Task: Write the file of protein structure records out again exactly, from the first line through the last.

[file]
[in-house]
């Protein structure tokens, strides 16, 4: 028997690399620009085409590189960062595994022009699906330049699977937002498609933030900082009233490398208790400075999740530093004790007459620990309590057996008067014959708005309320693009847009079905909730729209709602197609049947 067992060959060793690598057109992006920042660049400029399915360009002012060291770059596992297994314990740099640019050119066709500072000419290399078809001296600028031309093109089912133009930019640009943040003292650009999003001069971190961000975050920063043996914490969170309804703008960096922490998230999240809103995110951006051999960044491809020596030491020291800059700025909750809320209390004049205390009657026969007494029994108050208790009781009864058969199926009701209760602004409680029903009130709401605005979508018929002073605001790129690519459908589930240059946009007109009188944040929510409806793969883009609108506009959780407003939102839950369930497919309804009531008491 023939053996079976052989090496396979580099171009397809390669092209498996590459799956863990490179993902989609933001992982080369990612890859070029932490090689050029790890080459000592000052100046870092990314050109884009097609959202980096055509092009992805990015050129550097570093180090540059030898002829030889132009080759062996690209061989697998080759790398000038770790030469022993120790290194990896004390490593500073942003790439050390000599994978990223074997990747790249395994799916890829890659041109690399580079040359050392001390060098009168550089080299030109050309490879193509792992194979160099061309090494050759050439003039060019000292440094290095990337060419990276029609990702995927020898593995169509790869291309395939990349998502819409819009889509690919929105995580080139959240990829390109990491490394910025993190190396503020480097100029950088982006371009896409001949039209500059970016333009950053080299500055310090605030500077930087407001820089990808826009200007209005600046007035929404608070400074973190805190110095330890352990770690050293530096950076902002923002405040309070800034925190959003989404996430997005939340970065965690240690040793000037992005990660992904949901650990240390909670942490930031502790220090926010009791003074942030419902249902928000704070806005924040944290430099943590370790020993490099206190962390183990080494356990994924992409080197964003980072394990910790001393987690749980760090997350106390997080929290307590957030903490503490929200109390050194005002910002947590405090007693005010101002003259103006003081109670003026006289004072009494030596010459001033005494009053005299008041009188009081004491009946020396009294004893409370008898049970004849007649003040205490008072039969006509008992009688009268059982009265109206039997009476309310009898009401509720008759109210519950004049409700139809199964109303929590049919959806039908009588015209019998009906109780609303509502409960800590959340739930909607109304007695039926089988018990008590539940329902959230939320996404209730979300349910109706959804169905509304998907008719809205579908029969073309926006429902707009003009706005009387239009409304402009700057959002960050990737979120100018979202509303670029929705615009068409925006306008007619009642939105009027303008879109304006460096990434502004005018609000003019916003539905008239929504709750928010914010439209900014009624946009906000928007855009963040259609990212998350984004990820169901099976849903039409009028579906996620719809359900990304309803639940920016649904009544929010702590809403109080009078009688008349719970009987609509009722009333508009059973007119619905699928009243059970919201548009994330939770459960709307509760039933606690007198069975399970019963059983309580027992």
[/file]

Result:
[in-house]
């Protein structure tokens, strides 16, 4: 028997690399620009085409590189960062595994022009699906330049699977937002498609933030900082009233490398208790400075999740530093004790007459620990309590057996008067014959708005309320693009847009079905909730729209709602197609049947 067992060959060793690598057109992006920042660049400029399915360009002012060291770059596992297994314990740099640019050119066709500072000419290399078809001296600028031309093109089912133009930019640009943040003292650009999003001069971190961000975050920063043996914490969170309804703008960096922490998230999240809103995110951006051999960044491809020596030491020291800059700025909750809320209390004049205390009657026969007494029994108050208790009781009864058969199926009701209760602004409680029903009130709401605005979508018929002073605001790129690519459908589930240059946009007109009188944040929510409806793969883009609108506009959780407003939102839950369930497919309804009531008491 023939053996079976052989090496396979580099171009397809390669092209498996590459799956863990490179993902989609933001992982080369990612890859070029932490090689050029790890080459000592000052100046870092990314050109884009097609959202980096055509092009992805990015050129550097570093180090540059030898002829030889132009080759062996690209061989697998080759790398000038770790030469022993120790290194990896004390490593500073942003790439050390000599994978990223074997990747790249395994799916890829890659041109690399580079040359050392001390060098009168550089080299030109050309490879193509792992194979160099061309090494050759050439003039060019000292440094290095990337060419990276029609990702995927020898593995169509790869291309395939990349998502819409819009889509690919929105995580080139959240990829390109990491490394910025993190190396503020480097100029950088982006371009896409001949039209500059970016333009950053080299500055310090605030500077930087407001820089990808826009200007209005600046007035929404608070400074973190805190110095330890352990770690050293530096950076902002923002405040309070800034925190959003989404996430997005939340970065965690240690040793000037992005990660992904949901650990240390909670942490930031502790220090926010009791003074942030419902249902928000704070806005924040944290430099943590370790020993490099206190962390183990080494356990994924992409080197964003980072394990910790001393987690749980760090997350106390997080929290307590957030903490503490929200109390050194005002910002947590405090007693005010101002003259103006003081109670003026006289004072009494030596010459001033005494009053005299008041009188009081004491009946020396009294004893409370008898049970004849007649003040205490008072039969006509008992009688009268059982009265109206039997009476309310009898009401509720008759109210519950004049409700139809199964109303929590049919959806039908009588015209019998009906109780609303509502409960800590959340739930909607109304007695039926089988018990008590539940329902959230939320996404209730979300349910109706959804169905509304998907008719809205579908029969073309926006429902707009003009706005009387239009409304402009700057959002960050990737979120100018979202509303670029929705615009068409925006306008007619009642939105009027303008879109304006460096990434502004005018609000003019916003539905008239929504709750928010914010439209900014009624946009906000928007855009963040259609990212998350984004990820169901099976849903039409009028579906996620719809359900990304309803639940920016649904009544929010702590809403109080009078009688008349719970009987609509009722009333508009059973007119619905699928009243059970919201548009994330939770459960709307509760039933606690007198069975399970019963059983309580027992």